Magazine article New African

More Tales from Jaware

Magazine article New African

More Tales from Jaware

Article excerpt

Over a beer at Jaware, people's tongues loosened and they told you things which they would never tell even their close relatives or good friends. Stories that went beyond newspaper reports.

Since I wrote about Jaware in the last column, some friends have been making interconnections between what I wrote and what they have saved in their own private "internal data-banks" and which they probably would never have retrieved, had my Jaware recollections not prompted them to bare their minds.

One friend wrote to tell me that my description of the days of kalabule in Ghana had come just in time for her because she had been striving, without success, to make her sons understand "what we went through during the era when we were ruled by General Kutu Acheampong!"

I did not have the heart to tell her that some of the same things also happened under General Joseph Ankrah, General Fred Akuffo and Flight-Lieutenant Jerry Rawlings and were not unique to Kutu Acheampong's time. One thing is clear, though, military rulers approach economic problems as if they were drawing up a strategy for conquering an enemy force. But in economics, there are no friends and no enemies. If there is a beer shortage, the beer price will go up, and no armoured car can change that. Not only that, beer-thirst can affect both a regime's friends and its enemies alike.

Another friend wrote to ask me whether I knew that the word Jaware comes from the song "Yaa Amponsaa", made popular by the very first guitar-artist star in Ghana, Jacob Sam, who also worked under the name of Kwame Asare and his Kumasi Trio, and recorded it in 1928. Sam later plagiarised himself and brought out another song called "Lamle", whose lyrics were almost identical to those of "Yaa Amponsaa".

The woman that Sam idolised as Yaa Amponsaa/Lamle in his songs, was depicted in the lyrics as having a neck "like that of a pumpkin." Sam also said that the hair on Yaa Amponsaah's head was like "strings of silk". Wow! An African who didn't have "kinky" hair but hair like "strings of silk"?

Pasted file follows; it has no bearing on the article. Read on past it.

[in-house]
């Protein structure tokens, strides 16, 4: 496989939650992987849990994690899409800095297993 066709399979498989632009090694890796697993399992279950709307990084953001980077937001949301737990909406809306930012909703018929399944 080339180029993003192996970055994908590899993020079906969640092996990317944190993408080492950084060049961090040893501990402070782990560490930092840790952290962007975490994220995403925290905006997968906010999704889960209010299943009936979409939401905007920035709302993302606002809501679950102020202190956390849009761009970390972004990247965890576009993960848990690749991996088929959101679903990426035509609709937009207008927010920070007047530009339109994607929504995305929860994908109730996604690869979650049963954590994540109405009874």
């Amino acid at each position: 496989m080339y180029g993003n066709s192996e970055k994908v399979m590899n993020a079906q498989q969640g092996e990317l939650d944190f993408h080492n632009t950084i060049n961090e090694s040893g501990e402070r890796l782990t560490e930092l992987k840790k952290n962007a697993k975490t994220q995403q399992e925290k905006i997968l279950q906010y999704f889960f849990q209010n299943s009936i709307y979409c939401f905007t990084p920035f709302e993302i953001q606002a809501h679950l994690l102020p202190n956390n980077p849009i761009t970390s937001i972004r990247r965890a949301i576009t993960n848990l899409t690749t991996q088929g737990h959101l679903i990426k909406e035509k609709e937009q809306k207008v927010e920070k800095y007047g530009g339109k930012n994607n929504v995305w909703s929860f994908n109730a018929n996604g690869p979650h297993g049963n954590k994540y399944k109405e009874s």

This mystified me until another line gave me a clue. Sam said that Yaa Amponsaa looked "like a white woman!" This seemed like a contradiction: if Sam was singing about a white woman, then why would he say that she was "like" a white woman? Then I got it: Sam was actually talking about a composite woman; a black woman who also had the features normally associated with a white woman!

Operation Guitar Boy

It wasn't until a friend pointed out to me that Bembeya Jazz from Guinea had also recorded a Yaa Amponsaa song that the mystery was finally cleared up for me. For the Bembeya song spoke about Mami Wata, a water-inhabiting woman who was half-goddess and half-human and who was often confused with the mermaid found in European mythology.

Mami Wata, of course, also features in Nigerian mythology. Victor Uwaifo made a memorable record about her called "Guitar Boy". This song advised a "guitar boy" that if he happened upon Mami Wata (presumably on the beach), he should be courageous enough "never never to run away!" from her.

Now, this song's call for courage had a cathartic effect on the political history of Ghana. For, on 17 April 1967, a small group of soldiers, taking the words of the song quite literally, drove 103 miles or so from Ho to Accra and tried to overthrow the very strong, military government of the National Liberation Council (NLC), that had itself overthrown President Kwame Nkrumah in 1966. Led by Lieutenant S. B. …

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